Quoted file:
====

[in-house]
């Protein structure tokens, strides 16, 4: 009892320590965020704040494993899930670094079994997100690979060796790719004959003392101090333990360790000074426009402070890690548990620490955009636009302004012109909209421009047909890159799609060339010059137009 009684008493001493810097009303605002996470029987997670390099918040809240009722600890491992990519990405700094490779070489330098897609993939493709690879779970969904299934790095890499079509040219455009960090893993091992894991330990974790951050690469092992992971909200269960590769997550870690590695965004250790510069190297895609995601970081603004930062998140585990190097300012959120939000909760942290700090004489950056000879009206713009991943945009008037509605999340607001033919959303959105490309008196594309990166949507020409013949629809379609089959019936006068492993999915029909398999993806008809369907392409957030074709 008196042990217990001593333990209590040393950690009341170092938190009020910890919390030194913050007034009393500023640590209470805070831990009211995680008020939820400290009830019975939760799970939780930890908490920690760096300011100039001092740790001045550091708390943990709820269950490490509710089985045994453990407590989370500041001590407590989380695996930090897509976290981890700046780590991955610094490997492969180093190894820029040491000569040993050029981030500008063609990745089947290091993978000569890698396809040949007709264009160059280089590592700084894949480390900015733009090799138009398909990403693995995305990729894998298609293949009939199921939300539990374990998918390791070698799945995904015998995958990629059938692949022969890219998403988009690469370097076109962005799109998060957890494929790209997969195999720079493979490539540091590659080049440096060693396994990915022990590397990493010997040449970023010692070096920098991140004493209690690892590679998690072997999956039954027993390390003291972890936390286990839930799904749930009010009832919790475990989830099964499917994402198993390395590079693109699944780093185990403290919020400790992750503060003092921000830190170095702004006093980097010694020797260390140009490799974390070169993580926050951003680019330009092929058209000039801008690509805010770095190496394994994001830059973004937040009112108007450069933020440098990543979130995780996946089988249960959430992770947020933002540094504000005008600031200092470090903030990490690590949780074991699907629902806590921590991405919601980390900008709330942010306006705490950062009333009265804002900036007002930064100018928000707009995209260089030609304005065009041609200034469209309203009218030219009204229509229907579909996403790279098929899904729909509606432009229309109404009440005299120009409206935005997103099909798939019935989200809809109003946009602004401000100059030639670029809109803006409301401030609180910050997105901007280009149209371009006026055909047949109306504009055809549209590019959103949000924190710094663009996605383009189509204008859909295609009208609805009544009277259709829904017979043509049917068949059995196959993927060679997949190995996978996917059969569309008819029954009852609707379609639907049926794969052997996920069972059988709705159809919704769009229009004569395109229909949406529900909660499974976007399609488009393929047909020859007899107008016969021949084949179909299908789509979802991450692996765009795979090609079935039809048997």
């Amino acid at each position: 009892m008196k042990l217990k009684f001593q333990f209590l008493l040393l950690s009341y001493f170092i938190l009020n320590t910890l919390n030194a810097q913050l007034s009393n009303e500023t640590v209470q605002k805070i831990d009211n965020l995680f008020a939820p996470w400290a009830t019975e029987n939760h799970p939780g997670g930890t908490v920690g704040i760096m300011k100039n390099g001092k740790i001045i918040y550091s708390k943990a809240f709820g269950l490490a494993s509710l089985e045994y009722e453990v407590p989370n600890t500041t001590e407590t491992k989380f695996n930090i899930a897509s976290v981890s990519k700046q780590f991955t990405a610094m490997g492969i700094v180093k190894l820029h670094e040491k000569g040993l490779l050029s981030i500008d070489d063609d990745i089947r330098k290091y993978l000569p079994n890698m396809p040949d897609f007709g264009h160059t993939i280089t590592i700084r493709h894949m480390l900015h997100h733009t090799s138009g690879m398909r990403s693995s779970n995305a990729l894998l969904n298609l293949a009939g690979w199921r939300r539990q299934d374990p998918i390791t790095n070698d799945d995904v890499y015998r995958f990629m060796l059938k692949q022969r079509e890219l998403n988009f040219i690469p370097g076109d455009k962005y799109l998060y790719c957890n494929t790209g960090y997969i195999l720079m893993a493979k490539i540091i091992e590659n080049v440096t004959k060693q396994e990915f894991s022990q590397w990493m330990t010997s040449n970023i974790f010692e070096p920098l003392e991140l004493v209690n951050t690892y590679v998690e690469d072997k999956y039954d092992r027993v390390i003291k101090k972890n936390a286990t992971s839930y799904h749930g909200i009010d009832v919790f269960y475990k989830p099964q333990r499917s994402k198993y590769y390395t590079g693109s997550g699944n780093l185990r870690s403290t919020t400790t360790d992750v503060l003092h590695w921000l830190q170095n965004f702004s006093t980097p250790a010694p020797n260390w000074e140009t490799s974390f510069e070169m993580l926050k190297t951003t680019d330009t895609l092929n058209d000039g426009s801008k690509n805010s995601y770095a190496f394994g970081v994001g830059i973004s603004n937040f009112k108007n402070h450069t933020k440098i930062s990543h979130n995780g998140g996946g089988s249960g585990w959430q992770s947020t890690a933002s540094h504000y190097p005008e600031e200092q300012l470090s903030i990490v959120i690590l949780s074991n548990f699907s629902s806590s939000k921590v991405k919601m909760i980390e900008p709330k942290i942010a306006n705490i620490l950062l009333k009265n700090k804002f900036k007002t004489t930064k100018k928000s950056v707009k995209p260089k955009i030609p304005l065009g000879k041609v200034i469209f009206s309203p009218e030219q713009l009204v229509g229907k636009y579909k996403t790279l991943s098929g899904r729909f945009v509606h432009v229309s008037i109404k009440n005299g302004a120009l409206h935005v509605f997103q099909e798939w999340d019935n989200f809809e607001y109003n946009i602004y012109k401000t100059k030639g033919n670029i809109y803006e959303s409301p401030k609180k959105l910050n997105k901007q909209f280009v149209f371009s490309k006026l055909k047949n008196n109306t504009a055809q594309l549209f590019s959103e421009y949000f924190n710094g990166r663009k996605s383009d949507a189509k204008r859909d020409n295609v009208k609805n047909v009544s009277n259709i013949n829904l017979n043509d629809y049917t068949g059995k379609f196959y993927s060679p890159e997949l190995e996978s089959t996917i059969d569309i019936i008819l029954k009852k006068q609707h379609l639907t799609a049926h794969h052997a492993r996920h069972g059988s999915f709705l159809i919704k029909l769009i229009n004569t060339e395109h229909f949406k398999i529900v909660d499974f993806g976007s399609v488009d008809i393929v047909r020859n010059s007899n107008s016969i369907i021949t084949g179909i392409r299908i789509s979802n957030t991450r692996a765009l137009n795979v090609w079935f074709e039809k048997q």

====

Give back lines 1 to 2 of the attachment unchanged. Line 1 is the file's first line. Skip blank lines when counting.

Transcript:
[in-house]
């Protein structure tokens, strides 16, 4: 009892320590965020704040494993899930670094079994997100690979060796790719004959003392101090333990360790000074426009402070890690548990620490955009636009302004012109909209421009047909890159799609060339010059137009 009684008493001493810097009303605002996470029987997670390099918040809240009722600890491992990519990405700094490779070489330098897609993939493709690879779970969904299934790095890499079509040219455009960090893993091992894991330990974790951050690469092992992971909200269960590769997550870690590695965004250790510069190297895609995601970081603004930062998140585990190097300012959120939000909760942290700090004489950056000879009206713009991943945009008037509605999340607001033919959303959105490309008196594309990166949507020409013949629809379609089959019936006068492993999915029909398999993806008809369907392409957030074709 008196042990217990001593333990209590040393950690009341170092938190009020910890919390030194913050007034009393500023640590209470805070831990009211995680008020939820400290009830019975939760799970939780930890908490920690760096300011100039001092740790001045550091708390943990709820269950490490509710089985045994453990407590989370500041001590407590989380695996930090897509976290981890700046780590991955610094490997492969180093190894820029040491000569040993050029981030500008063609990745089947290091993978000569890698396809040949007709264009160059280089590592700084894949480390900015733009090799138009398909990403693995995305990729894998298609293949009939199921939300539990374990998918390791070698799945995904015998995958990629059938692949022969890219998403988009690469370097076109962005799109998060957890494929790209997969195999720079493979490539540091590659080049440096060693396994990915022990590397990493010997040449970023010692070096920098991140004493209690690892590679998690072997999956039954027993390390003291972890936390286990839930799904749930009010009832919790475990989830099964499917994402198993390395590079693109699944780093185990403290919020400790992750503060003092921000830190170095702004006093980097010694020797260390140009490799974390070169993580926050951003680019330009092929058209000039801008690509805010770095190496394994994001830059973004937040009112108007450069933020440098990543979130995780996946089988249960959430992770947020933002540094504000005008600031200092470090903030990490690590949780074991699907629902806590921590991405919601980390900008709330942010306006705490950062009333009265804002900036007002930064100018928000707009995209260089030609304005065009041609200034469209309203009218030219009204229509229907579909996403790279098929899904729909509606432009229309109404009440005299120009409206935005997103099909798939019935989200809809109003946009602004401000100059030639670029809109803006409301401030609180910050997105901007280009149209371009006026055909047949109306504009055809549209590019959103949000924190710094663009996605383009189509204008859909295609009208609805009544009277259709829904017979043509049917068949059995196959993927060679997949190995996978996917059969569309008819029954009852609707379609639907049926794969052997996920069972059988709705159809919704769009229009004569395109229909949406529900909660499974976007399609488009393929047909020859007899107008016969021949084949179909299908789509979802991450692996765009795979090609079935039809048997």